In today, immune tomorrow, but what’s next?

Just as we won funding to develop BiteBytes in 2016, images of babies deformed by zika surfaced in Brazil. The rapid rise of zika, which can cause neurological damage including microcephaly, in Latin America, notably in Polynesian islands in 2013 and spreading to the southern United States by the fall of 2016, alarmed many Americans to the dangers of Aedes mosquitoes1. By 2017, zika largely receded from the news2, as cases throughout Latin America plummeted3, likely due to exposure in 2016 and resulting herd immunity.


Red indicates probable presence of Aedes aegypti mosquitoes. Source: The New York Times | Source: Moritz U. G. Kraemer et al., eLife Sciences; Simon Hay, University of Oxford

The number of Zika vaccine tweets and tweets with pseudo-scientific claims coincides for 7 day periods for the first 49 days of 2016. (Source: Dredze, Mark et al, <em>Vaccine</em>)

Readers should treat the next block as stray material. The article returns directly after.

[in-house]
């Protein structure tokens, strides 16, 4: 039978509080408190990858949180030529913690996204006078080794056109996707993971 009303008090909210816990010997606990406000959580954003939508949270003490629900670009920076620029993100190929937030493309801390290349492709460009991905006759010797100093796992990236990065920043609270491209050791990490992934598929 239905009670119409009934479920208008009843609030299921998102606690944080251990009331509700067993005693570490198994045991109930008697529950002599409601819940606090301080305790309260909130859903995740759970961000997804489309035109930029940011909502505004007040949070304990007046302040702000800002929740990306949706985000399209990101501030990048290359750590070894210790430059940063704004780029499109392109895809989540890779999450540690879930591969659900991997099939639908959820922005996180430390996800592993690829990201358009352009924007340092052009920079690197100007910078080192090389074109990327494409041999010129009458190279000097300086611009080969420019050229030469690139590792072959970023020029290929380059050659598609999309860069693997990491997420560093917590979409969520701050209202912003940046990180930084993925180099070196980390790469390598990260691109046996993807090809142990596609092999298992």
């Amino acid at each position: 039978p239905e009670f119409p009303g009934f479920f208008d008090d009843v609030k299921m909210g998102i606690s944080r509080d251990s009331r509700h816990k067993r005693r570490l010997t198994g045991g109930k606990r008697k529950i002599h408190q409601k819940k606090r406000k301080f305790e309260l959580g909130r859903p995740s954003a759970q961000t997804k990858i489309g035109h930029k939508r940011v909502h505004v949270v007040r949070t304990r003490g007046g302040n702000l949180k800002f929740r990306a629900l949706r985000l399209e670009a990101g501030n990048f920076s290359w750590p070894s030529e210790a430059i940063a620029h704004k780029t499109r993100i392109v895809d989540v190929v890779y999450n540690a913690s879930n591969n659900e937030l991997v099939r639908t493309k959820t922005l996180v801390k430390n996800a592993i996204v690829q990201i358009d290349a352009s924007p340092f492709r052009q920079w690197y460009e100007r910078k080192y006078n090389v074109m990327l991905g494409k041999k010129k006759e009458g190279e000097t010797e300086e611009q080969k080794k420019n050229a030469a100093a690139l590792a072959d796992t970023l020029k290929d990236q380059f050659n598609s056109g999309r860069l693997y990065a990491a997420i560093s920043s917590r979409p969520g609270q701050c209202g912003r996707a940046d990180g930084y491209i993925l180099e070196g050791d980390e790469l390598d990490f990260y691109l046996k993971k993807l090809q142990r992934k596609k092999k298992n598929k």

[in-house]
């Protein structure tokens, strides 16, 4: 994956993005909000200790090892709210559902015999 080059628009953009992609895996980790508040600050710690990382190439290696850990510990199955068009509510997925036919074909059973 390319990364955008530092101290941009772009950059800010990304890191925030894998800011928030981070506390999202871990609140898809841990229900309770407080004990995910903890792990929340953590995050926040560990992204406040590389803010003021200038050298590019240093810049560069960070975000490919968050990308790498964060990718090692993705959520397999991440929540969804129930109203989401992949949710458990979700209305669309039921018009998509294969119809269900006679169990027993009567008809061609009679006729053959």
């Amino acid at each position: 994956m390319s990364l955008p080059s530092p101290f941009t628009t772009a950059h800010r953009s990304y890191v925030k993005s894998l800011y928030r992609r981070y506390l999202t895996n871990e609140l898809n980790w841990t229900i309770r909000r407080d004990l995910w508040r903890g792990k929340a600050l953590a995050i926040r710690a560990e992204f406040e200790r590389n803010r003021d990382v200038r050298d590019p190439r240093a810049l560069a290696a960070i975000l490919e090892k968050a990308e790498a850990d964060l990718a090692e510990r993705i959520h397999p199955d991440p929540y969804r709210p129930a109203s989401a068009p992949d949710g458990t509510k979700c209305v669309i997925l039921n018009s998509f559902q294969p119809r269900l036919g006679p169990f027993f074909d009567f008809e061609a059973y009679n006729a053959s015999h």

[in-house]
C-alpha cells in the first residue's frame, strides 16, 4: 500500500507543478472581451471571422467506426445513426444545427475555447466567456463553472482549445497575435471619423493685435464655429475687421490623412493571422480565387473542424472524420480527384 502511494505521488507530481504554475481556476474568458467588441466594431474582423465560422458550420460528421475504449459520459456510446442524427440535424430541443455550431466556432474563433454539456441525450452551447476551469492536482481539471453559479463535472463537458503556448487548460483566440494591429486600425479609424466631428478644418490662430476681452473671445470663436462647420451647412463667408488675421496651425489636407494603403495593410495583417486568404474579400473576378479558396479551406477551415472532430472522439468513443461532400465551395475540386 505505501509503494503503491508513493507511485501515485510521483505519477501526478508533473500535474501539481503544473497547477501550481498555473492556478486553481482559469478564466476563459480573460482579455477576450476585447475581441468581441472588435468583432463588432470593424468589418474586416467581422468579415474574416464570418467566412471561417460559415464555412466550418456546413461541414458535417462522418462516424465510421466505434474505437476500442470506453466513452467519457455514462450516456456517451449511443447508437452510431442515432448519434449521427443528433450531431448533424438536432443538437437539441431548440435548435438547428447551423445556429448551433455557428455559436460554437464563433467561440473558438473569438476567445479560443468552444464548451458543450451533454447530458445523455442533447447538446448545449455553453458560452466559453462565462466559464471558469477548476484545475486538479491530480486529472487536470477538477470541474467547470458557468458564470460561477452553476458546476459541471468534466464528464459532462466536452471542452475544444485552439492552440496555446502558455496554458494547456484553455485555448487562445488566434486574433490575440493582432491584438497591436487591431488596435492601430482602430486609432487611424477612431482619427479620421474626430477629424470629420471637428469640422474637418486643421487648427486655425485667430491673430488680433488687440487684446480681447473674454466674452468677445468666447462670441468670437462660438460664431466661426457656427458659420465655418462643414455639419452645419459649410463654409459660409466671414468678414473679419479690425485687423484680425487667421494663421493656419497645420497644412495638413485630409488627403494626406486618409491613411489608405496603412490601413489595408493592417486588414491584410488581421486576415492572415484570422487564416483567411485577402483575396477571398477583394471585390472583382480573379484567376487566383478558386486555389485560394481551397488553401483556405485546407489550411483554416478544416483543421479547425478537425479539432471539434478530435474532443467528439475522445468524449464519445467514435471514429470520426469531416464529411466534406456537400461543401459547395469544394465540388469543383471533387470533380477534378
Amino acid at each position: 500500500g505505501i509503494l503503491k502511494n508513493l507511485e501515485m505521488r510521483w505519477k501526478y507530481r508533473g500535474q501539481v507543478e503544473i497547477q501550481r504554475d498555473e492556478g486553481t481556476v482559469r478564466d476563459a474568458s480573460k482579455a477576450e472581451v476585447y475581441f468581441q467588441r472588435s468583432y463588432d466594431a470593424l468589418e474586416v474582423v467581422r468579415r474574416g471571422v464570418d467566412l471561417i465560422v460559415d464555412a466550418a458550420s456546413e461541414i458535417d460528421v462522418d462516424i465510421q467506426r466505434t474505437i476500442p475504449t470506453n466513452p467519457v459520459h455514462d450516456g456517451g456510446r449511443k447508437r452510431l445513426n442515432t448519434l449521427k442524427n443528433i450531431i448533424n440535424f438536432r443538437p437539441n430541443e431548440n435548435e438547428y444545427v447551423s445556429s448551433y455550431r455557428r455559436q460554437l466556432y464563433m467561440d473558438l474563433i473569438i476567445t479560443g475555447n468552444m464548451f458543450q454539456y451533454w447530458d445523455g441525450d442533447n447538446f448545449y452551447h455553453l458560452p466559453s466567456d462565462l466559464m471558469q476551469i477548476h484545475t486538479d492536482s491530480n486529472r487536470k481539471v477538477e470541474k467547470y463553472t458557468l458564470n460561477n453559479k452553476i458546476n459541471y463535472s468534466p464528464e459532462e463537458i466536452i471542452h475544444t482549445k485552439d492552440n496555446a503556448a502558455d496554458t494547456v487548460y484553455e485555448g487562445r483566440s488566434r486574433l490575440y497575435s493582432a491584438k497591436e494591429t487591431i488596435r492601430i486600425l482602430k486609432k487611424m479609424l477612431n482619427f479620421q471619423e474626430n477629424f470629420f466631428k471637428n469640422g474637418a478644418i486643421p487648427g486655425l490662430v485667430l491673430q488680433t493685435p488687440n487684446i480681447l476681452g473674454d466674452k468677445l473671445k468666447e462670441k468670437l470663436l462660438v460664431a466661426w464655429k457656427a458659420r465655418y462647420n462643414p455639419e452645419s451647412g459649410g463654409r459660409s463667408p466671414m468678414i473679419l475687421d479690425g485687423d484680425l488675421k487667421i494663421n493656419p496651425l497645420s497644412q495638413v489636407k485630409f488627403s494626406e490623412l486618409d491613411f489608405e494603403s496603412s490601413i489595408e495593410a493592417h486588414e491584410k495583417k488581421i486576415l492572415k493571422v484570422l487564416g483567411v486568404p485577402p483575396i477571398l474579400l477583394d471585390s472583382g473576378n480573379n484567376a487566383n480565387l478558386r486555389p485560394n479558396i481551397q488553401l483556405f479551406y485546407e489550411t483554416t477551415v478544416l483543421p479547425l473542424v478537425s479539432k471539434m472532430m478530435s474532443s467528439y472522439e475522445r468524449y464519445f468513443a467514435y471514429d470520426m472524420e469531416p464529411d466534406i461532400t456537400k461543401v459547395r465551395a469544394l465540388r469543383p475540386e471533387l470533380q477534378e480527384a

Source: Dredze, Broniatowski, & Hilyard, 2016

While people develop immunity to zika, thus halting the spread of serious infections, immunity to West Nile virus develops more slowly. West Nile has an avian-mosquito-vertebrate life cycle, transmitted between birds (often sparrows), mosquitoes (mostly Culexgenus), and humans. Similar to zika, when West Nile first came to the US in 19994, many feared the dangerous infections, which arise in about 1 out of every 150 people infected5. Although zika transmission has mostly stopped, West Nile continues to infect people throughout the US each year; last year infections were reported in 47 states5.

Map of the United States showing WNV Human disease cases.